In the years following the end of the Civil War and emancipation, the question of extending civil rights to African Americans dominated national life in both northern and southern states. The use of quantitative evidence, and particularly the technique of correlation, can shed light on how some Americans felt about the pressing question of African-American voting rights. Almost every northern state allowed voters (then only white males) to vote on whether to extend voting rights to African-American men. Robert R. Dykstra and Harlan Hahn studied one such referendum held in Iowa in 1868. Using election returns and census data, they looked for associations (correlations) between votes on the referendum to extend voting rights and several political, social, and economic variables such as party affiliation (Democrat or Republican), land values, and population density. 66.5% of Iowa voters voted to extend suffrage to African Americans in 1868 (up from 14.6% who voted that way on a similar referendum held in 1857).

First they looked at party preference and economic factors (read and roll mouse over):


These results aren’t so surprising, considering that the Republican party supported African-American suffrage and larger towns and urban areas tended to have more Democrats. But Dykstra and Hahn didn't stop there. They knew that Democratic politicians tried to persuade voters to reject the referendum on African-American suffrage by appealing to their fears of economic competition from African Americans. So they decided to look at the numbers in a way that eliminated Republican party affiliation as a factor, to see what other correlating factors would appear. When they did that, the coefficients of correlation changed in interesting ways (read and roll mouse over):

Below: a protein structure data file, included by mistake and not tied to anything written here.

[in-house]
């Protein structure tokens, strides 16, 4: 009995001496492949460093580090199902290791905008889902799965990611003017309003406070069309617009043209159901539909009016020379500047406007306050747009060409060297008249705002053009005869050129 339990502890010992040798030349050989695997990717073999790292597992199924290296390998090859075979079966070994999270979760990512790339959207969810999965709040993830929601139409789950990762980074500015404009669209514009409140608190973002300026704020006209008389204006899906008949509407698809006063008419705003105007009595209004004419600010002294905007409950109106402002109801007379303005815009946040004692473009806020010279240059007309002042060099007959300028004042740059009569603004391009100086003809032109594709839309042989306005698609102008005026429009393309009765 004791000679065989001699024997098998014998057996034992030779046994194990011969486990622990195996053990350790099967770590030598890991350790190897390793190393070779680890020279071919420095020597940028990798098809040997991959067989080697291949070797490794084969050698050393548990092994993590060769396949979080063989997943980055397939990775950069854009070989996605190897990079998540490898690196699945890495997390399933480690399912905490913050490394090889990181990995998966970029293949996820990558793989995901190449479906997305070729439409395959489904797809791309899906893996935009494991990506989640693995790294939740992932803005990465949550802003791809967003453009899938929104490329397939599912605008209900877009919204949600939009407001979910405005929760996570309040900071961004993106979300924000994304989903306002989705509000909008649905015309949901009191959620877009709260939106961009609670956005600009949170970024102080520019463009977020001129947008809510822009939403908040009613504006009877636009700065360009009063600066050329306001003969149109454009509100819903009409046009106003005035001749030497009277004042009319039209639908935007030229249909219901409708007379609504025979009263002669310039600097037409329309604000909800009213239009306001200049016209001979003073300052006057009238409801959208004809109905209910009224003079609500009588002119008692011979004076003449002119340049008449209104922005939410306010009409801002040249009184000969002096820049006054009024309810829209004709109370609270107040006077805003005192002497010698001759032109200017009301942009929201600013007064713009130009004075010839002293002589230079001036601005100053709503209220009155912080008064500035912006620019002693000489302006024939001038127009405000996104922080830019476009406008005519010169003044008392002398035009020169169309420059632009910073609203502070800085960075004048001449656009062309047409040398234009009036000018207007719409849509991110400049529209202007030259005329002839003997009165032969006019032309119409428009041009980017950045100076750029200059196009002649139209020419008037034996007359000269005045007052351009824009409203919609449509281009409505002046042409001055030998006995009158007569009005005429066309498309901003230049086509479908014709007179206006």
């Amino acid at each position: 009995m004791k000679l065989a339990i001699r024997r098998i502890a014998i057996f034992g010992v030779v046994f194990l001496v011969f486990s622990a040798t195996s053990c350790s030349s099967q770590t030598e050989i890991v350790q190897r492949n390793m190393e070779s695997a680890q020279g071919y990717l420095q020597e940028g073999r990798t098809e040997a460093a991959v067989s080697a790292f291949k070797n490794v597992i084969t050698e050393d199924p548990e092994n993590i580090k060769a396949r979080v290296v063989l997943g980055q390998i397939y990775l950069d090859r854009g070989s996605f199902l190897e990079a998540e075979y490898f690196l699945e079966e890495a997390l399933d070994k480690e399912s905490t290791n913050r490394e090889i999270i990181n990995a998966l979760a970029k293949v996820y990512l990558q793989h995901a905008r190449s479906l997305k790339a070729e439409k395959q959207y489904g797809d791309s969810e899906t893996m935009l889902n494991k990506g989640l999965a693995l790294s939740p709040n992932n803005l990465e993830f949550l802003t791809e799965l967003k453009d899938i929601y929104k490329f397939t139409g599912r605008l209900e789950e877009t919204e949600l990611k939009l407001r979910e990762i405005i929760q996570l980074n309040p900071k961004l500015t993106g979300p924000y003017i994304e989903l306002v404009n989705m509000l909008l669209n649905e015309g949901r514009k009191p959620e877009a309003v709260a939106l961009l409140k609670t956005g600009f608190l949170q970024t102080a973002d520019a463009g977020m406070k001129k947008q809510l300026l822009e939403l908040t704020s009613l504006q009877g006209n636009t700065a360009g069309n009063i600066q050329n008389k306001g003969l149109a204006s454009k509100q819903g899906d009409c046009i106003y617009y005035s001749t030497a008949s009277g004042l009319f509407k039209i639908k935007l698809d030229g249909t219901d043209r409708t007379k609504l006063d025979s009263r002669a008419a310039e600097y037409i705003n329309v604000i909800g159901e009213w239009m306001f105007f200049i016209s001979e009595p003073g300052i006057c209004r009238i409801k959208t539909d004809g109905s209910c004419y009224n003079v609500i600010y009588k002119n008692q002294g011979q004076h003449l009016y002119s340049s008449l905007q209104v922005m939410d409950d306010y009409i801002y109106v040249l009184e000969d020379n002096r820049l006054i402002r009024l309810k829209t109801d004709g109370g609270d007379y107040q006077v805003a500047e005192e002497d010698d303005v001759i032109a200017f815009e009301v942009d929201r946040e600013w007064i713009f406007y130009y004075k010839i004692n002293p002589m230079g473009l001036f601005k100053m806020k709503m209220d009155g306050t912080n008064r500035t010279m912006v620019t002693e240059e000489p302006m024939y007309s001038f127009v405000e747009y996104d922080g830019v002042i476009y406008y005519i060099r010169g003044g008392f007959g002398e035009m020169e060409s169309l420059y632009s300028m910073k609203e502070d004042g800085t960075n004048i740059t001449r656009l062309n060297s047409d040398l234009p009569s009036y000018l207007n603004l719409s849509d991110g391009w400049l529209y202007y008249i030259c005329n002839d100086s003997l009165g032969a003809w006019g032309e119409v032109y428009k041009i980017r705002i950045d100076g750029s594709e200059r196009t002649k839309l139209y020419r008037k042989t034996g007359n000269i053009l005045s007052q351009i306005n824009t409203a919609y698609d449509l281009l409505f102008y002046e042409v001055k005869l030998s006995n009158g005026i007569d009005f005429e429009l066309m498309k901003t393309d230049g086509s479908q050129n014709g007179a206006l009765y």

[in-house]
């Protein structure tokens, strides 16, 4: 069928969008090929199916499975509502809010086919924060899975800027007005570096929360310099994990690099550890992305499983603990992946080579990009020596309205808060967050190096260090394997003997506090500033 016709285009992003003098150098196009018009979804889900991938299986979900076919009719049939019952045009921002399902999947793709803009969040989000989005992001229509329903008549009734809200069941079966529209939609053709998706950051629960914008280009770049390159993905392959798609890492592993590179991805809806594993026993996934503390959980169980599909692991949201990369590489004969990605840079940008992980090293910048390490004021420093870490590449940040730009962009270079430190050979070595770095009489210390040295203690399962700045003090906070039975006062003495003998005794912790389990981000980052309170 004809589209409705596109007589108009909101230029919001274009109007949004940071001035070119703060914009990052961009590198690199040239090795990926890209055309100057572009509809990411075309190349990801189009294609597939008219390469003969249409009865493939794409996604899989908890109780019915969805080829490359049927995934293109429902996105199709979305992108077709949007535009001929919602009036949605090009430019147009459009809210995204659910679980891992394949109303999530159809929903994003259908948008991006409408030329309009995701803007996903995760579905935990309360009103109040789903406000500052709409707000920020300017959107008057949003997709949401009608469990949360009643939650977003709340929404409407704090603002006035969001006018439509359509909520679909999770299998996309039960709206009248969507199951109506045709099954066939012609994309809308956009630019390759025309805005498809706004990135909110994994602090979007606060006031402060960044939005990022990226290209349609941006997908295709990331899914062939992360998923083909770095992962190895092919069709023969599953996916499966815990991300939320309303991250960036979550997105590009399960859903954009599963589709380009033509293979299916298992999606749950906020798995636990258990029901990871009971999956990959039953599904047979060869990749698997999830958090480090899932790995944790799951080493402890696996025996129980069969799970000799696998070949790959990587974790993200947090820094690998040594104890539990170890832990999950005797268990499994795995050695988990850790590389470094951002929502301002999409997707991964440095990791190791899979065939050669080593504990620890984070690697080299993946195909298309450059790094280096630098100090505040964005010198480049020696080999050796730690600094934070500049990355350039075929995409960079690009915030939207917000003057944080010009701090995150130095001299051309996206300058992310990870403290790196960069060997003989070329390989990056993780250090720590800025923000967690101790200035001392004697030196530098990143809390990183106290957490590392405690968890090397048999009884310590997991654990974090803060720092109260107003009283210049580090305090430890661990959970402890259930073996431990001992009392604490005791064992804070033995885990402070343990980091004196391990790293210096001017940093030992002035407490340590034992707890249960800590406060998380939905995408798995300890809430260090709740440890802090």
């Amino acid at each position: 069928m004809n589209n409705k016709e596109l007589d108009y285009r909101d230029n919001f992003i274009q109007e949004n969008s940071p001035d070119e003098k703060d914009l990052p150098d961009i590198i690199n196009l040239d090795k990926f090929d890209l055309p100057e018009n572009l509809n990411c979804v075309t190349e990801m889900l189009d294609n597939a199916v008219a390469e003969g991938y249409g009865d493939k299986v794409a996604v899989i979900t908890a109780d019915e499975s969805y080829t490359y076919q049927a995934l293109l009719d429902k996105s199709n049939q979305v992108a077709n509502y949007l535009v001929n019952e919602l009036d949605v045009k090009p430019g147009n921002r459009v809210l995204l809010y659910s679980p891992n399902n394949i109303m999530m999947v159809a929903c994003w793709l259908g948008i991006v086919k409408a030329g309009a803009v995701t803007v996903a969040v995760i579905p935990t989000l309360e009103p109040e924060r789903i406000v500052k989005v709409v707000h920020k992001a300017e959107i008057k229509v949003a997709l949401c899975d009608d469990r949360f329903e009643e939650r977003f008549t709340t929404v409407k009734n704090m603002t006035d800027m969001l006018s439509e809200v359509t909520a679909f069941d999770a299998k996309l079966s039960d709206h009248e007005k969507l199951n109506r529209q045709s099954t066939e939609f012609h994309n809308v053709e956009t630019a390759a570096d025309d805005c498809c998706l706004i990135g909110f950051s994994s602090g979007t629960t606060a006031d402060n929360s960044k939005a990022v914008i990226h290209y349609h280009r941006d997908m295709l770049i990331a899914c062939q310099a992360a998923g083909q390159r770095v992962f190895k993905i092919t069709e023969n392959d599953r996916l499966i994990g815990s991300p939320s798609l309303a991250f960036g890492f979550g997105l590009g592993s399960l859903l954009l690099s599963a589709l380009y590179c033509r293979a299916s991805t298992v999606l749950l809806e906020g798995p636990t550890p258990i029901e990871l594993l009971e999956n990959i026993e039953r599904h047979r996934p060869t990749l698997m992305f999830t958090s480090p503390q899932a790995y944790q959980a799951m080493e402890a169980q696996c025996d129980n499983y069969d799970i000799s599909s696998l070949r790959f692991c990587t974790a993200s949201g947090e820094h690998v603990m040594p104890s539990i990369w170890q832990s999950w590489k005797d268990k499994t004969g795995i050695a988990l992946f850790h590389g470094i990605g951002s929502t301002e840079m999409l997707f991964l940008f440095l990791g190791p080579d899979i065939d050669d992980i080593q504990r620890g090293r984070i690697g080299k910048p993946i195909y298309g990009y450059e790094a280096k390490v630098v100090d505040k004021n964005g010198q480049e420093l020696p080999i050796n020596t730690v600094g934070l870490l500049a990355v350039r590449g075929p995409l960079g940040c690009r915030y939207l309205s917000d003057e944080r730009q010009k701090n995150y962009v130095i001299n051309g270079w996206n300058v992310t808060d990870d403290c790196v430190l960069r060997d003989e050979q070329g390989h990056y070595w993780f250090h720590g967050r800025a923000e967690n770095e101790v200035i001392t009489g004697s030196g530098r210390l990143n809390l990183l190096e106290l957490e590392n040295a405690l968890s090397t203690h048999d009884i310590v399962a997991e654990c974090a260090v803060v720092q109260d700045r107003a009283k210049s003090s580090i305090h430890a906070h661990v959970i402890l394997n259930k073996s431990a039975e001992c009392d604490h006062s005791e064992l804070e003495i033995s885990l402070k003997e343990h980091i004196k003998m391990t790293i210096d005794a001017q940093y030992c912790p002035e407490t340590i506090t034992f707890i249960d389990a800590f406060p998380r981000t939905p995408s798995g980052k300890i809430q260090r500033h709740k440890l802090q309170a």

Dykstra and Hahn went beyond one level of correlation (party affiliation) to look at what other economic and social factors might correlate with votes for and against African-American suffrage. Exploring different types of correlation led them to a new insight into the past. They were also able to consider quantitative evidence in the context of non-quantitative evidence—the campaign speeches and editorials warning white voters of economic competition from free, voting African American rivals—from the 1868 Iowa referendum on African-American voting rights. Their quantitative research suggests that Democratic party appeals to the economic insecurities of white workers and farmers were less successful with economically prosperous rural voters in Iowa. For a complete account of Dykstra and Hahn’s study see Robert R. Dykstra and Harlan Hahn, "Northern Voters and Negro Suffrage: The Case of Iowa, 1868," Public Opinion Quarterly XXXII (Summer 1968), 202-215.